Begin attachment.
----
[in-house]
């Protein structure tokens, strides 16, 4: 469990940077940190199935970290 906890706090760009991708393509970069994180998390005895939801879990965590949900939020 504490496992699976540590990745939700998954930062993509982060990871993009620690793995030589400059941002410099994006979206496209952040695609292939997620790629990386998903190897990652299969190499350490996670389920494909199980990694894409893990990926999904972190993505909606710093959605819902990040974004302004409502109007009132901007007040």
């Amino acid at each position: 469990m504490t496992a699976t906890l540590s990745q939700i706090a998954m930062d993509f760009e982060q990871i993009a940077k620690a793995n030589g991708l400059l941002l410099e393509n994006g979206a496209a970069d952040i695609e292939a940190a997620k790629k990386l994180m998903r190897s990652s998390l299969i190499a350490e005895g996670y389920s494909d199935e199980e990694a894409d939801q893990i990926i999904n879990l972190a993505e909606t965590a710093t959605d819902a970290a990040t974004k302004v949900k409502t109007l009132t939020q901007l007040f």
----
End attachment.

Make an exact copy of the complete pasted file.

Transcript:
[in-house]
């Protein structure tokens, strides 16, 4: 469990940077940190199935970290 906890706090760009991708393509970069994180998390005895939801879990965590949900939020 504490496992699976540590990745939700998954930062993509982060990871993009620690793995030589400059941002410099994006979206496209952040695609292939997620790629990386998903190897990652299969190499350490996670389920494909199980990694894409893990990926999904972190993505909606710093959605819902990040974004302004409502109007009132901007007040």
């Amino acid at each position: 469990m504490t496992a699976t906890l540590s990745q939700i706090a998954m930062d993509f760009e982060q990871i993009a940077k620690a793995n030589g991708l400059l941002l410099e393509n994006g979206a496209a970069d952040i695609e292939a940190a997620k790629k990386l994180m998903r190897s990652s998390l299969i190499a350490e005895g996670y389920s494909d199935e199980e990694a894409d939801q893990i990926i999904n879990l972190a993505e909606t965590a710093t959605d819902a970290a990040t974004k302004v949900k409502t109007l009132t939020q901007l007040f």